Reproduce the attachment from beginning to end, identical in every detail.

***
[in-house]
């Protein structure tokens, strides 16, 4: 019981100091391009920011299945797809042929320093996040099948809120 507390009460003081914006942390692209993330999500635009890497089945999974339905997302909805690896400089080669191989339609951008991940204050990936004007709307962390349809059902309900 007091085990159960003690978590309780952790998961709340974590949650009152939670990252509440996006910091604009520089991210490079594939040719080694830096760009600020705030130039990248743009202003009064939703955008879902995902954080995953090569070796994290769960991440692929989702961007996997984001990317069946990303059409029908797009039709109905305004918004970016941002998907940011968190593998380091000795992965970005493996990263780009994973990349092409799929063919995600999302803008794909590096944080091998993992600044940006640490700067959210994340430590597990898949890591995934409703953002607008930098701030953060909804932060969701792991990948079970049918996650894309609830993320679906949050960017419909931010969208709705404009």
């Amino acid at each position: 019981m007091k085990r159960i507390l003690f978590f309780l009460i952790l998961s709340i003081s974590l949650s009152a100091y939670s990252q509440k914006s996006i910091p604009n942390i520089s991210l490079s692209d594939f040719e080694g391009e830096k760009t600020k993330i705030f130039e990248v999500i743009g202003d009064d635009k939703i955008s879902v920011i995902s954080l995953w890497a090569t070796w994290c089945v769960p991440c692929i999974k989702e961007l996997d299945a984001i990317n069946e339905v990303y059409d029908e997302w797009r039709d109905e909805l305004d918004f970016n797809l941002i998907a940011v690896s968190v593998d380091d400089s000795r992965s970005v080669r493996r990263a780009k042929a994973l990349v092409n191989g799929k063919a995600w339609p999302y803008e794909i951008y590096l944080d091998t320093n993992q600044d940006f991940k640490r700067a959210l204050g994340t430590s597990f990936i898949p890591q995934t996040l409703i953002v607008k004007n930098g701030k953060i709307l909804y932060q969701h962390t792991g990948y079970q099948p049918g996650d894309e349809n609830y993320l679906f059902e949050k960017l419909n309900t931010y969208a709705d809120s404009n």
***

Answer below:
[in-house]
């Protein structure tokens, strides 16, 4: 019981100091391009920011299945797809042929320093996040099948809120 507390009460003081914006942390692209993330999500635009890497089945999974339905997302909805690896400089080669191989339609951008991940204050990936004007709307962390349809059902309900 007091085990159960003690978590309780952790998961709340974590949650009152939670990252509440996006910091604009520089991210490079594939040719080694830096760009600020705030130039990248743009202003009064939703955008879902995902954080995953090569070796994290769960991440692929989702961007996997984001990317069946990303059409029908797009039709109905305004918004970016941002998907940011968190593998380091000795992965970005493996990263780009994973990349092409799929063919995600999302803008794909590096944080091998993992600044940006640490700067959210994340430590597990898949890591995934409703953002607008930098701030953060909804932060969701792991990948079970049918996650894309609830993320679906949050960017419909931010969208709705404009």
């Amino acid at each position: 019981m007091k085990r159960i507390l003690f978590f309780l009460i952790l998961s709340i003081s974590l949650s009152a100091y939670s990252q509440k914006s996006i910091p604009n942390i520089s991210l490079s692209d594939f040719e080694g391009e830096k760009t600020k993330i705030f130039e990248v999500i743009g202003d009064d635009k939703i955008s879902v920011i995902s954080l995953w890497a090569t070796w994290c089945v769960p991440c692929i999974k989702e961007l996997d299945a984001i990317n069946e339905v990303y059409d029908e997302w797009r039709d109905e909805l305004d918004f970016n797809l941002i998907a940011v690896s968190v593998d380091d400089s000795r992965s970005v080669r493996r990263a780009k042929a994973l990349v092409n191989g799929k063919a995600w339609p999302y803008e794909i951008y590096l944080d091998t320093n993992q600044d940006f991940k640490r700067a959210l204050g994340t430590s597990f990936i898949p890591q995934t996040l409703i953002v607008k004007n930098g701030k953060i709307l909804y932060q969701h962390t792991g990948y079970q099948p049918g996650d894309e349809n609830y993320l679906f059902e949050k960017l419909n309900t931010y969208a709705d809120s404009n």